Clicking and Screaming: An Analysis of Monetization Schemes in Online Social Networking

Document Sample
Clicking and Screaming: An Analysis of Monetization Schemes in Online Social Networking Powered By Docstoc




Clicking and Screaming
an analysis of monetization schemes in online social networking
Ariel Santos ~ Amanda Peyton ~ Allen T. Lamb

Professor: Stuart Madnick Teaching Assistants: Yaar Schnitman & James Blair Course: 15.579 - Evolution towards Web 3.0 and the Emergence of Management 3.0 Submitted: Monday, May 4, 2009

Online social networks have gained significant momentum with consumers, but have yet to establish a meaningful and sustainable source of revenue. Most users of broad-based online social networks are not exhibiting targeted or commercial behavior – they tend to simply hang out and browse, play games, look at pictures, and watch videos. These are social activities that attract consumers online, but have been difficult to translate into cash. This analysis seeks to explore the history and potential future of revenue generation, or monetization as it is called in Internet circles, within online social networking constructs.

15.579 – Evolution towards Web 3.0 and the Emergence of Management 3.0

Table of Contents
Introduction .................................................................................................................................................. 3 Our Definition of Online Social Networking.................................................................................................. 4 Commonalities among Online Social Networking Sites ............................................................................ 5 Clarification: Why Facebook Counts and Second Life Does Not ............................................................... 7 Historical Models of Revenue Generation in Online Social Networking ...................................................... 8 Advertising ................................................................................................................................................ 9 Subscription ............................................................................................................................................ 10 Freemium ................................................................................................................................................ 12 Proposed Models of Monetization in Online Social Networking................................................................ 15 Personal Endorsement ............................................................................................................................ 15 Brand Affiliate ......................................................................................................................................... 16 Virtual Goods .......................................................................................................................................... 17 Conclusion ................................................................................................................................................... 19 Bibliography ................................................................................................................................................ 20 Appendix: Project Presentation… .............................................................................................................. 20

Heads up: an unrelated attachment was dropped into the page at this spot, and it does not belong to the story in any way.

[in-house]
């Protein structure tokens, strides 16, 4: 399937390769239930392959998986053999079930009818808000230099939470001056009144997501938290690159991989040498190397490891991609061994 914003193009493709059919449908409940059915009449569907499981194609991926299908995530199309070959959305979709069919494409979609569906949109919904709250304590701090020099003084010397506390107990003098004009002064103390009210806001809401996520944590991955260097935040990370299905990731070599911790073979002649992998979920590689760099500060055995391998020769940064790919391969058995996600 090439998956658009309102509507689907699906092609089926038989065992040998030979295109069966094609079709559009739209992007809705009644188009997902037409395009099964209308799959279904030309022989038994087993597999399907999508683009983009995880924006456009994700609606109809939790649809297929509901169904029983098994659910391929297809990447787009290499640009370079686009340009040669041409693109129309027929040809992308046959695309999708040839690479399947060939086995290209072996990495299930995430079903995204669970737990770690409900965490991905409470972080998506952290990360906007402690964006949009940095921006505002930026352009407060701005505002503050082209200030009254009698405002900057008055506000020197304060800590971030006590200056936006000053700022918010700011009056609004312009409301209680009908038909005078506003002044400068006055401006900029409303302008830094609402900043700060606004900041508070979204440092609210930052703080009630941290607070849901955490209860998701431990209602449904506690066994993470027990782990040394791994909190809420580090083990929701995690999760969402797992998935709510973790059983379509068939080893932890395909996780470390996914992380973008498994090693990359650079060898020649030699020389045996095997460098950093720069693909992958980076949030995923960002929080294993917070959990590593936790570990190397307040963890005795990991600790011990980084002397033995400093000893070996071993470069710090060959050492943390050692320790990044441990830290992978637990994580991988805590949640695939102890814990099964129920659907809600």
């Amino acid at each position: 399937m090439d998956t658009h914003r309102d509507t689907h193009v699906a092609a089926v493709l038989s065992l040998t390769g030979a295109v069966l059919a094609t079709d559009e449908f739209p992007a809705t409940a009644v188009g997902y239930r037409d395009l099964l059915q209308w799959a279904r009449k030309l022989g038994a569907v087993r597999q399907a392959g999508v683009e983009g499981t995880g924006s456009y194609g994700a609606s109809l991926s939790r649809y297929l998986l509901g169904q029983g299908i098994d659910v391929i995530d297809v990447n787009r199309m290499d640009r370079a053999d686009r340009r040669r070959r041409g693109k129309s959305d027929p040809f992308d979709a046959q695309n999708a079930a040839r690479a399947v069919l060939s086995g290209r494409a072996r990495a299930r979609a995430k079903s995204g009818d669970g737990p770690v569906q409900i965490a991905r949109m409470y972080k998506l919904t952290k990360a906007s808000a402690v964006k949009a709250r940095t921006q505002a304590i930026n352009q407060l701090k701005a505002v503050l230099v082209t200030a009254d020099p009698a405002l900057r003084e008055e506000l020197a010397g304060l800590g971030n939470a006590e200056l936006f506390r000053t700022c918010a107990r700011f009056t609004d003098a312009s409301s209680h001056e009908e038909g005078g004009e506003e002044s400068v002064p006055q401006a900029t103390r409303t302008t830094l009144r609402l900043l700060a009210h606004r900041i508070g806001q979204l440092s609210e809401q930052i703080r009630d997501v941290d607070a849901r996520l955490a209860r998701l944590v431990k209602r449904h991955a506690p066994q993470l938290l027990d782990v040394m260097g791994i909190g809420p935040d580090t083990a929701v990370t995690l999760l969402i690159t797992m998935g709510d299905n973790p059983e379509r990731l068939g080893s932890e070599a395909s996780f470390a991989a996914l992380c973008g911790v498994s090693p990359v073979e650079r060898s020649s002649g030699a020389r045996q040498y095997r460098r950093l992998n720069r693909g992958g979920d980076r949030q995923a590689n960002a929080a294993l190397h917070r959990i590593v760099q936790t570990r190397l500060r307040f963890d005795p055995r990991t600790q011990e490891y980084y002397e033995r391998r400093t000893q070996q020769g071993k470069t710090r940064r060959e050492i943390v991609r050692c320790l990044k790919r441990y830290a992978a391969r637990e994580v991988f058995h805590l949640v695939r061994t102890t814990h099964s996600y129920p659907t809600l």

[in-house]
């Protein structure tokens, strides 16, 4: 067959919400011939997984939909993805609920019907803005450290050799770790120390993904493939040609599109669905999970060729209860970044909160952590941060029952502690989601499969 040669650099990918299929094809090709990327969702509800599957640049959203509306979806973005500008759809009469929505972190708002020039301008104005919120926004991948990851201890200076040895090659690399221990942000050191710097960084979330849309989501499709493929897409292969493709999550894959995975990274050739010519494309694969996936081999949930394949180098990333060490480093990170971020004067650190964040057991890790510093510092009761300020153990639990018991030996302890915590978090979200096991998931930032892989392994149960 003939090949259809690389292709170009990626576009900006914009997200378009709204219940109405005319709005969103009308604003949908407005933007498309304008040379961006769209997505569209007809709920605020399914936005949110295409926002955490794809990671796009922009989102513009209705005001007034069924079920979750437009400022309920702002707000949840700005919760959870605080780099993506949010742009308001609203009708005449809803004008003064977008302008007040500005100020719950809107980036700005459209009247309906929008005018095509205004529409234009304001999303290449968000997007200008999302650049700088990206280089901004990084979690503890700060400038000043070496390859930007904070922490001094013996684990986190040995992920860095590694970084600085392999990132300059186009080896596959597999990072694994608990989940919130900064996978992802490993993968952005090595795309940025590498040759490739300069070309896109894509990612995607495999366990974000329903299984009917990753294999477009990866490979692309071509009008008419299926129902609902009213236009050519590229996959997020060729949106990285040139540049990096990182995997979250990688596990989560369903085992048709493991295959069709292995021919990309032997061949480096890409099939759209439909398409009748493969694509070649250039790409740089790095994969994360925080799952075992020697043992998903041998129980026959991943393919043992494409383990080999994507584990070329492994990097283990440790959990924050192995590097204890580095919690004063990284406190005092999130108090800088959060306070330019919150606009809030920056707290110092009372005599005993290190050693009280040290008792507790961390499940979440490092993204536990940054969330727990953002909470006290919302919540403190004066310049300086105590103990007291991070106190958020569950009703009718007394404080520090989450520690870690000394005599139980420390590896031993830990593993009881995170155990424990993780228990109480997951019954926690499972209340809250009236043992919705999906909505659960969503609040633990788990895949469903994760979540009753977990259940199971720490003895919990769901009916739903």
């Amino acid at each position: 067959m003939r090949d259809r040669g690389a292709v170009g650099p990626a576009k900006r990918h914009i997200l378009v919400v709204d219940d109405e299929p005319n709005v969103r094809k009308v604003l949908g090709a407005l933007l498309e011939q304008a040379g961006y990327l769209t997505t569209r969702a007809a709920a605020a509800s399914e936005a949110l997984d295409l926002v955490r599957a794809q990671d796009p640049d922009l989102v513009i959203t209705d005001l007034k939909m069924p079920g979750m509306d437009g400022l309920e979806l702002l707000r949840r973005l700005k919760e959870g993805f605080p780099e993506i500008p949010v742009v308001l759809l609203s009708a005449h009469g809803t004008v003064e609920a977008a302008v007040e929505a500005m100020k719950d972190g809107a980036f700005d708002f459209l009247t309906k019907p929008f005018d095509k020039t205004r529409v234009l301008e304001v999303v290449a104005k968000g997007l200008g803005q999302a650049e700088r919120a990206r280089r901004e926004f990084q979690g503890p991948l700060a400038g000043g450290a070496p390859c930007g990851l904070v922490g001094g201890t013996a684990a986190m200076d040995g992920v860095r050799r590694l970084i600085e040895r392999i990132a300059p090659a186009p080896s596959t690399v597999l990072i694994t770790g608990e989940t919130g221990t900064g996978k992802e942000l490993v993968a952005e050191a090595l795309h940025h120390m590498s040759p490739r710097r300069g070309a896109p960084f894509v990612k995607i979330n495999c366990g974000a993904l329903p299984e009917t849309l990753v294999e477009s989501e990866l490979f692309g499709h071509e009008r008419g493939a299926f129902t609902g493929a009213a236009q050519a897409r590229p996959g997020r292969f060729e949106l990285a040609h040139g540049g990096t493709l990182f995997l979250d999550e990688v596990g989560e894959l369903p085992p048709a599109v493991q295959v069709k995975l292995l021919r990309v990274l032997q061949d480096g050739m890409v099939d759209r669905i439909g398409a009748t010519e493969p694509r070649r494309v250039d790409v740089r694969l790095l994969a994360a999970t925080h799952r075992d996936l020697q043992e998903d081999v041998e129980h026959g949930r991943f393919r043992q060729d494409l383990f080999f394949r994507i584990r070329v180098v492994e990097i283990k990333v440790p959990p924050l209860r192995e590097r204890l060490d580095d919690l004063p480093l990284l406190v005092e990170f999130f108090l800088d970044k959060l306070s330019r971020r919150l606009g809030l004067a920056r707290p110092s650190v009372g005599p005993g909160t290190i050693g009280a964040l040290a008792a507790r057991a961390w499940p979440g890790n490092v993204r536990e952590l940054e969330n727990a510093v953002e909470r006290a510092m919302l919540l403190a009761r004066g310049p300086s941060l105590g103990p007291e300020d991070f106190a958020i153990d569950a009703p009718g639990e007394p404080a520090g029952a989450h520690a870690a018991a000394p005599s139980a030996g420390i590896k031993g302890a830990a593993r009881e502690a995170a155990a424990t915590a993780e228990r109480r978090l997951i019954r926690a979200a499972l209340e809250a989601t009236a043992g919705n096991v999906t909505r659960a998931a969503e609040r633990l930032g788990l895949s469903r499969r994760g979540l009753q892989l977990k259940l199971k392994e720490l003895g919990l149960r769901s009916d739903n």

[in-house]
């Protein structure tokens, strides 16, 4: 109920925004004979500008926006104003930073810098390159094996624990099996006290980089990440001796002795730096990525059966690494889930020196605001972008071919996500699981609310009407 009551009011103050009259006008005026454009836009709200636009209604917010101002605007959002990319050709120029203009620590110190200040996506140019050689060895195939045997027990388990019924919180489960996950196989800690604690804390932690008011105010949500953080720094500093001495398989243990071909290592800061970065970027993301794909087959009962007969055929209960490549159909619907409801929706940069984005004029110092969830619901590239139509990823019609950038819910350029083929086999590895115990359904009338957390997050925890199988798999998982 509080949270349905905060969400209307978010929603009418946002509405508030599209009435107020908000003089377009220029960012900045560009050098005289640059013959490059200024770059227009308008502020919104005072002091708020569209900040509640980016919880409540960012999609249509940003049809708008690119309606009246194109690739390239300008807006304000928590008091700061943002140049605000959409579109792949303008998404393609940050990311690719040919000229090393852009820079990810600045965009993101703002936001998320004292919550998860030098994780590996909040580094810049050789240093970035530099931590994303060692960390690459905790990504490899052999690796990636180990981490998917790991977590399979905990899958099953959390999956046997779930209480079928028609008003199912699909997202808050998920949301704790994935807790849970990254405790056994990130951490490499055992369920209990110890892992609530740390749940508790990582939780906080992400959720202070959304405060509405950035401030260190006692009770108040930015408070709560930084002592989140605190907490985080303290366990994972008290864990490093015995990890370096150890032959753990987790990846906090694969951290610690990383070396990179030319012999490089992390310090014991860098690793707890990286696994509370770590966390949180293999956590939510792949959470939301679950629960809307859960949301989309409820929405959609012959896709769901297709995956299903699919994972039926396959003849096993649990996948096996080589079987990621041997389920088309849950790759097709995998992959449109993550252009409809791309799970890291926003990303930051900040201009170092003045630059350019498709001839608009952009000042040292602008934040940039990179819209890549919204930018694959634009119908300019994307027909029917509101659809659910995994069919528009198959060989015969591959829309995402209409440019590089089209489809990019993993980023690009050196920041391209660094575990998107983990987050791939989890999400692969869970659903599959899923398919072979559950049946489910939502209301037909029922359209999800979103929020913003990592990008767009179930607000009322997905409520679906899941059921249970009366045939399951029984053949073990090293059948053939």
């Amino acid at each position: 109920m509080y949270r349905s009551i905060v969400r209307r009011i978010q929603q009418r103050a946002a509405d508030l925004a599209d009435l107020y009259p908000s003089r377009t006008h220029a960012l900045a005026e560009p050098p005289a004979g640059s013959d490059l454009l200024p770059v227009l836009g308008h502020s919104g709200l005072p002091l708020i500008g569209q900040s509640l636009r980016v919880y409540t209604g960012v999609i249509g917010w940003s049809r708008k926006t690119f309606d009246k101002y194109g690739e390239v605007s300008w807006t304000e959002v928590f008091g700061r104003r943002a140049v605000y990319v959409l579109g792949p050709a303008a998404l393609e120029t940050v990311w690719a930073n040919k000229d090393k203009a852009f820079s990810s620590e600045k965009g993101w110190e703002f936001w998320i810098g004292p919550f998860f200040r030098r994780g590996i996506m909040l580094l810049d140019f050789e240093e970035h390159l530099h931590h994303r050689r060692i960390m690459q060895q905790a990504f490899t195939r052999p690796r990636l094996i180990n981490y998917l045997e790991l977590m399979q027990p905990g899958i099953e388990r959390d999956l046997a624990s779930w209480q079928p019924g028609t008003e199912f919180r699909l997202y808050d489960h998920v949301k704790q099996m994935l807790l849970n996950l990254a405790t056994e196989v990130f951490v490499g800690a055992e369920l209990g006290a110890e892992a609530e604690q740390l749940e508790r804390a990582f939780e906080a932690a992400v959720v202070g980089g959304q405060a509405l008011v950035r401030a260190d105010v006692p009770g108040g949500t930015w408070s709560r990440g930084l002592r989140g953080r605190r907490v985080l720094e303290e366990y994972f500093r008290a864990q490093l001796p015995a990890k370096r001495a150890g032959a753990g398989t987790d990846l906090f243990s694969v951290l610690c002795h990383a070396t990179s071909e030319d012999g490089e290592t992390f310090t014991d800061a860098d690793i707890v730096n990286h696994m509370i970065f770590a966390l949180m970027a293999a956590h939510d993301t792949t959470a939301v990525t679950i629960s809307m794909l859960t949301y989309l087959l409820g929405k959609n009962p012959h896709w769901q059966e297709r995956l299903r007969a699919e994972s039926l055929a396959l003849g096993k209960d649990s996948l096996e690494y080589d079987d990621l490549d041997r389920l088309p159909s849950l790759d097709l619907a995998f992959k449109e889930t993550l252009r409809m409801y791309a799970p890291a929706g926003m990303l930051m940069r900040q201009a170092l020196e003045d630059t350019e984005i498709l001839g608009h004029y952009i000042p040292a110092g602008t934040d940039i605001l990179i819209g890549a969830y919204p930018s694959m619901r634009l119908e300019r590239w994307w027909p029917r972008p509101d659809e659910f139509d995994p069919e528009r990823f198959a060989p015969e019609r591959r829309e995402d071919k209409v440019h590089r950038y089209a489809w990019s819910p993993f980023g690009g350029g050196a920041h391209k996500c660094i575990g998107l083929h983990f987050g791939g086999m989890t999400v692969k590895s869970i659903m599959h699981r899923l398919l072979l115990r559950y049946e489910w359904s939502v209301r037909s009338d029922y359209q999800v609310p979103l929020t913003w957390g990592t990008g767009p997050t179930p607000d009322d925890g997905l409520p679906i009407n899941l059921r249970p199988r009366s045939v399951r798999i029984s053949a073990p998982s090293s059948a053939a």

15.579 – Evolution towards Web 3.0 and the Emergence of Management 3.0

Online social networks have gained significant momentum with consumers, but have yet to establish a meaningful and sustainable source of revenue. Most users of broad-based online social networks are not exhibiting targeted or commercial behavior – they tend to simply hang out and browse, play games, look at pictures, and watch videos. These are social activities that attract consumers online, but have been difficult to translate into cash. Most of the attempts made thus far to monetize social networks can be traced back to some form of pre-Internet framework -- most notably recognized in the adoption of traditional advertising and subscription revenue models. More adaptive frameworks have also surfaced, however, such as the "Freemium1" model, originally articulated by venture capitalist Fred Wilson in early 2006. In the absence of concrete financial results from the most successful social networking sites to date (MySpace, Facebook, and Twitter), we rely on the overwhelming agreement by social networking pundits of these companies' foreseeable unprofitable performance, and therefore seek to explore alternative solutions. We have identified three innovative potential business models that may provide an answer to the question of how to successfully monetize online social networking: • Personal Endorsements – Consumers opt into broadcasting what products they use. Brands pay consumers by the endorsement • Brand Affiliate – Selling an outside party’s goods/services and getting a commission or fee for each sale that is made • Virtual Goods – Merchandising through online personality/avatar We will evaluate the pluses and minuses of all three models as they relate to generating revenue for online social networking in the following pages.